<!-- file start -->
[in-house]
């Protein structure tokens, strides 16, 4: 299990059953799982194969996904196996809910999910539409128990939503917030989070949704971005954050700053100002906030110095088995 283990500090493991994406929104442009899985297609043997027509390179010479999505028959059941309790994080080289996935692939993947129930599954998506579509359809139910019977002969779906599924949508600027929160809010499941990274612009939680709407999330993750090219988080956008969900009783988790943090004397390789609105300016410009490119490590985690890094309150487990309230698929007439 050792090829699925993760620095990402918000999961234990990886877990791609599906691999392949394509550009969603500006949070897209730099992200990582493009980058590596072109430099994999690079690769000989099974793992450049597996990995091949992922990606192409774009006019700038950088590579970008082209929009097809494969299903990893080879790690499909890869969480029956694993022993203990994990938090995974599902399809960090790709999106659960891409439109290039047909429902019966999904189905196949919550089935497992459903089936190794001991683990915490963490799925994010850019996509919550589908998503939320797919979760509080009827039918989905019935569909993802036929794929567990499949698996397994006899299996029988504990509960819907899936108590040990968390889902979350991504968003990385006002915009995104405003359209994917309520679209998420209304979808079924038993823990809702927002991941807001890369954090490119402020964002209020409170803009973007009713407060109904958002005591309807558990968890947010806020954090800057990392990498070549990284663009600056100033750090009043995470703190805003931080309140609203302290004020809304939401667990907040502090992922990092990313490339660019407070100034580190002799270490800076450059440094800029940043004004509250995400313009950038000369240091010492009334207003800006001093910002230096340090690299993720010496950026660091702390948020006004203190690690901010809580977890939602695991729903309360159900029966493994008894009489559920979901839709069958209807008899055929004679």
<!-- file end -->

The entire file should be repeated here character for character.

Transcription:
[in-house]
């Protein structure tokens, strides 16, 4: 299990059953799982194969996904196996809910999910539409128990939503917030989070949704971005954050700053100002906030110095088995 283990500090493991994406929104442009899985297609043997027509390179010479999505028959059941309790994080080289996935692939993947129930599954998506579509359809139910019977002969779906599924949508600027929160809010499941990274612009939680709407999330993750090219988080956008969900009783988790943090004397390789609105300016410009490119490590985690890094309150487990309230698929007439 050792090829699925993760620095990402918000999961234990990886877990791609599906691999392949394509550009969603500006949070897209730099992200990582493009980058590596072109430099994999690079690769000989099974793992450049597996990995091949992922990606192409774009006019700038950088590579970008082209929009097809494969299903990893080879790690499909890869969480029956694993022993203990994990938090995974599902399809960090790709999106659960891409439109290039047909429902019966999904189905196949919550089935497992459903089936190794001991683990915490963490799925994010850019996509919550589908998503939320797919979760509080009827039918989905019935569909993802036929794929567990499949698996397994006899299996029988504990509960819907899936108590040990968390889902979350991504968003990385006002915009995104405003359209994917309520679209998420209304979808079924038993823990809702927002991941807001890369954090490119402020964002209020409170803009973007009713407060109904958002005591309807558990968890947010806020954090800057990392990498070549990284663009600056100033750090009043995470703190805003931080309140609203302290004020809304939401667990907040502090992922990092990313490339660019407070100034580190002799270490800076450059440094800029940043004004509250995400313009950038000369240091010492009334207003800006001093910002230096340090690299993720010496950026660091702390948020006004203190690690901010809580977890939602695991729903309360159900029966493994008894009489559920979901839709069958209807008899055929004679």